What is feminism? It cannot just be called a political ideology but a mixture of social, economical and social equality for women.
It’s really hard to put the definition of feminism as ‘the movement against the patriarchal society’ because the level of suppression and anxiety which were faced by women was immense. Initially, the feminist movement was started in the west despite the ideology went globalised. As the Western traditions were the core objectives of letting them unleash the idea of feminism, so there are plenty of women writers who regulated the movement with deep-rootedughts and statements. Writers such as Marry Wollstonecraft, Marry Maclane, Lena Dunham, Simone De
Beauvoir and so on. In these Marry Wollstonecraft was the prime writer to rise voice towards women in her book ”Vindication of the rights of the women’ was a prominent piece of work which discussed the subject of feminism, and it’s the foremost inspiration for the latter women writers. In her book, she specifically talked about the denial of rights for women and men’s prejudices towards women, without her work it wouldn’t be a possible task for a counterattack to Western ideology and tradition. Till the end of the late 19th century, women were compelled to cover their heads in public and wasn’t allowed to vote and other social participations. Since the modernism evolved feminism started to root in different branches and led feminism to categorise into three types which traditionally called ‘the Big Three’ which are the liberal feminism or the mainstream feminism, radical feminism and Marxist feminism. These types regulated the movement into three waves, the first wave was between the late 19th and early 20th century which talked about women’s rights and their social participation, the second was during 1970s which was about the gender equality and the third was about revising the last waves in a feminine perspective. As there are several works and novels which discuss feminism, among them, Simone De Beveouir’s ‘the second Sex’ she’s also best known for her metaphysical novels such as ‘Came to stay’ and ‘the Mandarins’. Her book ‘The second sex’ was written in 1949 and published in 1953 in English, this work helps us to analyse any text of literature which talks about women so as Madame Bovary be a best example of that.
‘ One is not born a woman but becomes one’ the very quote which clear cuts the core of ‘The second sex’. It mainly focuses on the social construction on women as the ‘other’, this is the very label which fits for the character Emma (Madame Bovary). At every level, men suppress women with the label as ‘Other’ especially is opposition to men. De Beveouir pens the notion as men take the role of ‘self or subject’ whereas women were placed on the role of ‘Object’.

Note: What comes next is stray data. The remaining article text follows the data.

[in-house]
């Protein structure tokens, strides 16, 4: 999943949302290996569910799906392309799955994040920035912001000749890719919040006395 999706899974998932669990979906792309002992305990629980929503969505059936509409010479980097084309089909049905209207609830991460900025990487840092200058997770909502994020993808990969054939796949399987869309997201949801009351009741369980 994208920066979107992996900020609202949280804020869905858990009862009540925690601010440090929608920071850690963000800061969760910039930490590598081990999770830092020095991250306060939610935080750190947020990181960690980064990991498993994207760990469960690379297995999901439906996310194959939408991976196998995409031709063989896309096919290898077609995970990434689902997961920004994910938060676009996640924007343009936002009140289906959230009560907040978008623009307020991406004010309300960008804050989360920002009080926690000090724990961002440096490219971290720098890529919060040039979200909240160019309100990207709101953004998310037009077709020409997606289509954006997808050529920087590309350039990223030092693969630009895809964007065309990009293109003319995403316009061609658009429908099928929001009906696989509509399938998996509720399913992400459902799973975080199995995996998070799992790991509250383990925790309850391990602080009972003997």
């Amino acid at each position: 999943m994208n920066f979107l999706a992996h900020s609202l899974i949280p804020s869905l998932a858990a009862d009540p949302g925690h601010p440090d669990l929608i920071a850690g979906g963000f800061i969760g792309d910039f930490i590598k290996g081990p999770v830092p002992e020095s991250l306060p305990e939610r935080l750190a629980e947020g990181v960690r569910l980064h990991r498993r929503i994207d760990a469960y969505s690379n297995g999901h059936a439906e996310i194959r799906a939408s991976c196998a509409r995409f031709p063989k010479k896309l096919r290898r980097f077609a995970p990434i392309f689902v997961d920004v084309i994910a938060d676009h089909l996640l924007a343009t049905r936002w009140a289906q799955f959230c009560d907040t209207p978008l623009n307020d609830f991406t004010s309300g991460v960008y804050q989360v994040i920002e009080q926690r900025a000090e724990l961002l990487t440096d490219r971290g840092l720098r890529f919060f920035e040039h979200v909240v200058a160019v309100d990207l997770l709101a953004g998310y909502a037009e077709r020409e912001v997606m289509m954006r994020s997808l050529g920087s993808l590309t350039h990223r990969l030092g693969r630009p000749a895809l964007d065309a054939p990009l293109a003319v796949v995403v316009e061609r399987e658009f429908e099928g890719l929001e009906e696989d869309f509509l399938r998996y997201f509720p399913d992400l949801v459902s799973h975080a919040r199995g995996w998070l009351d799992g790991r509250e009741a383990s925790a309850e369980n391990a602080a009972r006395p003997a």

Simone De Beveouir draws her feminist ideology with an ultimate question, that how ‘female humans’ come to occupy the subordinate position in the society? and she also answers the question with three disciplines, as she refers with biology, psychoanalysis and historical materialism. The way De Beveouir used to expose her idea was very close similar and reliable to the way that how Flubert portrayed the chainitiationEmma’. Simone De Beveouir traces the female development through the stages of childhood, youth and sexual initiation, with these stages De Beveouir, comes to prove that ”the woman’ was not born a woman was made by thousands of external processes, as Madame Bovary depicts the character of Emma with these stages, as Emma during her childhood days she was institutionalised within the four walls, as she was born to an upper-middle-class family she was tending to follow certain etiquette, where they were tended to be curious of becoming ‘a lady’, once they became a lady they will be pushed to become a doll for men’s attraction where their dresses, words, manners etc, which were counted by men. In a way, Gustave Flubert holds the credit for portraying a typical French woman in the modern era. In every force of the society women’s subjectivity has been deprived and flattened to be an ‘object’. These external factors push women to only cope with childbearing, housework and sexual slavishness, so as Emma recounts her realisation to break the conventions of this situation. Simone De Beveouir also insists the impossibility of comparing the character of men and women without considering in their situation as she strengthens the topic on her book 2 as ‘Women’s Life Today’, on the other hand Flubert handles a softest method for examining the differences of situations among men and women. In the novel Madame Bovary all the male characters take up an unique quality which differs from one another throughout the novel but at the same time those qualities were not their real personality for example, the character Leon (the law clerk) who shows himself a romantic fellow in front of Emma but he’s not whereas at the latter half of the novel he gives up his love for Emma for the sake of complaints and gossips that he gets from his workplace and the character Radophle who’s actually rich and royal for what Emma gone admired by but when she seeks him for helping her to cure the debts he refuses shockingly, with these characterization Flubert imposes the truth of men in the modern era, where men invest their act subsequently women suffers with their unprofitable love and by later they realize that they were objectified. That is how Flubert proves the statement of De Beveoir on women an object. As the modern society gives men the plurality or the variety to shape their subjects whereas women stuck in a black hole of ‘objectivity’ . This is how the conditions and the practices followed in modern society to push women into the four walls.